According to a 2003 Gallup/NCC poll, most Americans believe that the Second Amendment protects individual firearm ownership. Points in their favor:
- A clear majority of the Founding Fathers unquestionably believed in a universal right to bear arms.
- The last time the Supreme Court ruled in favor of the civilian militia interpretation of the Second Amendment was 1939--almost 70 years ago, at a time when policies enforcing racial segregation, banning birth control, and mandating recital of the Lord's Prayer in public schools were also considered constitutional.
- The Constitution is a document, not a piece of software. Regardless of why the Second Amendment justifies its own existence, the fact remains that it still exists as part of the Constitution.
- The Eighteenth Amendment established Prohibition; the Twenty-First Amendment overturned it. The American people have the means, through the legislative process, to overturn the Second Amendment if it is no longer considered worthwhile. If it's obsolete, why hasn't this happened?
- The Constitution aside, bearing arms is a fundamental human right. It is the only means the American people have to reclaim control of their government, should it one day become irredeemably corrupt.
The Gallup/NCC poll also found that of the 68% of respondents who believed that the Second Amendment protects the right to bear arms, 82% still believe that the government can regulate firearm ownership to at least some extent. Only 12% believe that the Second Amendment prevents the government from restricting ownership of firearms.
The same Gallup/NCC poll cited above also found that 28% of respondents believe that the Second Amendment was created to protect civilian militias, and does not guarantee the right to bear arms. Points in their favor:
- While the Founding Fathers may have supported the ownership of slow, expensive powder-loaded rifles, it's doubtful that they would have been able to conceive of shotguns, assault rifles, handguns, and other contemporary weaponry.
- The only U.S. Supreme Court ruling that actually focused on the Second Amendment, U.S. v. Miller (1939), found that there is no individual right to bear arms independent of national self-defense concerns. The Supreme Court has spoken only once, it has spoken in favor of the civilian militia interpretation, and it has not spoken since. If the Court has held a different view, it has certainly had ample opportunity to rule on the matter since then.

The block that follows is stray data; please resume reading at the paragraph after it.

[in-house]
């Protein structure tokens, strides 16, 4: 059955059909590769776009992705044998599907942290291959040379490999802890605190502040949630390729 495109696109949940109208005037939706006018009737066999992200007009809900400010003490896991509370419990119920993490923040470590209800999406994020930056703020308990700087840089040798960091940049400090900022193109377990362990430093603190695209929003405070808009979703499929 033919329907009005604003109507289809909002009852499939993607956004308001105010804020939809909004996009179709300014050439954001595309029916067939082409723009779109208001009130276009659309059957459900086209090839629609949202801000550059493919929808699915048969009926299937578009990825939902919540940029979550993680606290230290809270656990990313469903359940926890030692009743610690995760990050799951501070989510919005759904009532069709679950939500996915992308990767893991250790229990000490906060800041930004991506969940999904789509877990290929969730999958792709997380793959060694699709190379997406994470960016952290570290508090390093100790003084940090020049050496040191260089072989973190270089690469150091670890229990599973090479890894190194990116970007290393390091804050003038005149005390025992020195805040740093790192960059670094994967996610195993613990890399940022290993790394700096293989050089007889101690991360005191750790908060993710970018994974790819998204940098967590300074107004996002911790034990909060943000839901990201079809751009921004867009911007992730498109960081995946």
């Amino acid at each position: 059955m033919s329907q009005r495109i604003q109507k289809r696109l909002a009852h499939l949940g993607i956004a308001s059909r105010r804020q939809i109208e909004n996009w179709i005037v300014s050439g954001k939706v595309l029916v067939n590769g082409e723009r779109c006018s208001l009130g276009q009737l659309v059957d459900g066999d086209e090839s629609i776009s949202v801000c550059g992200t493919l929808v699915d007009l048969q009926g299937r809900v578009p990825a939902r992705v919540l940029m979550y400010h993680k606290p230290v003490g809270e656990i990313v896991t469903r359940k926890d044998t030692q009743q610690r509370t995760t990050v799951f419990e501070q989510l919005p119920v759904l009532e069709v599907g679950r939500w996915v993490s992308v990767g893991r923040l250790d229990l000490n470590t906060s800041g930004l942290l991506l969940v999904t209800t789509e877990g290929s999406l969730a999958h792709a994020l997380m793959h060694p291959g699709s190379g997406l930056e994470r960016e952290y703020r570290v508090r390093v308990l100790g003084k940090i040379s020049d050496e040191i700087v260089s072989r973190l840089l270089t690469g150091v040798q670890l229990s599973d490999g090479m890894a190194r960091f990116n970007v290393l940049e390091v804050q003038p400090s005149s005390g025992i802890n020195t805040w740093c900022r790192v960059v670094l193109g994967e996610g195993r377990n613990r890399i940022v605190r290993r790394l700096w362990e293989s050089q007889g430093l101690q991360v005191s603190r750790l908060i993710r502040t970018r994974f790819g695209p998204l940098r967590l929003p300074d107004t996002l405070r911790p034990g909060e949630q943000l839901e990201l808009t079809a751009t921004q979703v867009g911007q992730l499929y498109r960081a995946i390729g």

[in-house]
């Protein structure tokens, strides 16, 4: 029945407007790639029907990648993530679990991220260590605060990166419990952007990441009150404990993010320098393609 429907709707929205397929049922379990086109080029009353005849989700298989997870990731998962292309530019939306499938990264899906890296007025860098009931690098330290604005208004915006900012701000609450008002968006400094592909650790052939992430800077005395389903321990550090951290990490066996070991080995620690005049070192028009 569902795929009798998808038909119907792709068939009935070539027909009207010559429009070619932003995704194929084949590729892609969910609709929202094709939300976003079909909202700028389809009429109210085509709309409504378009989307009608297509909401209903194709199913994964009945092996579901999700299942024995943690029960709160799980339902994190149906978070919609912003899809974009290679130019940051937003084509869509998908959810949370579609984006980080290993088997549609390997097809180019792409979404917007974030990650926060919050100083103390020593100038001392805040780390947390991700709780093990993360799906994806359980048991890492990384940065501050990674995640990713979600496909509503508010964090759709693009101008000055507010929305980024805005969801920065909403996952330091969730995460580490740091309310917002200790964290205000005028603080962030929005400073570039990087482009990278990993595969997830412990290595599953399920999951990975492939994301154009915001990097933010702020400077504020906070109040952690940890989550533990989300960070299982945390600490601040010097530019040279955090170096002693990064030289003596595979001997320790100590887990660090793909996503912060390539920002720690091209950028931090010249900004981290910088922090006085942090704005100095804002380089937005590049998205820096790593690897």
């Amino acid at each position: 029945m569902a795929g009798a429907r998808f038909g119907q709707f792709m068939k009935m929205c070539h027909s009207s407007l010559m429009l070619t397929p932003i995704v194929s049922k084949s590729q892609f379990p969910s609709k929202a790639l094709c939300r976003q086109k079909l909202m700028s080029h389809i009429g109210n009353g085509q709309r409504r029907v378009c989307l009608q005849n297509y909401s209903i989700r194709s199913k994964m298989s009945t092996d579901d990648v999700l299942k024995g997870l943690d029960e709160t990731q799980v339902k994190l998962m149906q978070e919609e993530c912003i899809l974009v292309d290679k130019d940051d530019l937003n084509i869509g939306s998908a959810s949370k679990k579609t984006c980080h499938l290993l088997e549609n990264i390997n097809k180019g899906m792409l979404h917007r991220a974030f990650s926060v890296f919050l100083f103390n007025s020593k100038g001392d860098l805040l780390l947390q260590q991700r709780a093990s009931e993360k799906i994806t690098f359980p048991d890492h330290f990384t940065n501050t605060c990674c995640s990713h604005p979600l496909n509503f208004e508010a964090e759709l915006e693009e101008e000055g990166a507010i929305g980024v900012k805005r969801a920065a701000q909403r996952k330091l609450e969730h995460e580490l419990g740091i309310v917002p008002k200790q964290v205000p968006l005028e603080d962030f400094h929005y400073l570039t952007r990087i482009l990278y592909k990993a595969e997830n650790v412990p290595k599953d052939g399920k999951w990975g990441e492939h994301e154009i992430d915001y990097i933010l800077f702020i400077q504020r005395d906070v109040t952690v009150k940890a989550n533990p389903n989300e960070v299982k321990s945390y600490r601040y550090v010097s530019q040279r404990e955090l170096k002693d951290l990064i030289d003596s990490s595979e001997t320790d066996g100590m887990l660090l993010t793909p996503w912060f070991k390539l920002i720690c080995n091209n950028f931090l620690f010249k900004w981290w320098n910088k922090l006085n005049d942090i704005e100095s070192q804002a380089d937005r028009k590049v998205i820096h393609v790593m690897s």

- The Second Amendment makes no sense without the prospect of civilian militias, as it is clearly a propositional statement. If I were to say that I'm always hungry after dinner and so I eat dessert every night, and then one night I turned out not to be hungry after dinner, then it would be reasonable to assume that I might skip dessert that night.
- If you really want to overthrow the government, bearing arms probably isn't enough in 2006. You'd need aircraft to take the skies, hundreds of tanks to defeat ground forces, and a full navy. The only way to reform a powerful government in this day and age is through nonviolent means.
- What the majority of Americans believe about the Second Amendment is unsurprising, because a majority of Americans have been misinformed about what the Second Amendment accomplishes and how federal courts have traditionally interpreted it.
The individual rights interpretation reflects the view of the majority of Americans, and more clearly reflects the philosophical underpinnings provided by the Founding Fathers, but the civilian militia interpretation reflects the views of the Supreme Court and seems to be a more precise reading of the text of the Second Amendment.
The key question is to what degree other considerations, such as the motives of the Founding Fathers and the dangers posed by contemporary firearms, may be relevant to the issue at hand. As San Francisco considers its own anti-handgun law, this issue is likely to resurface by the end of the year. The appointment of conservative justices to the Supreme Court may also shift the Supreme Court's interpretation of the Second Amendment.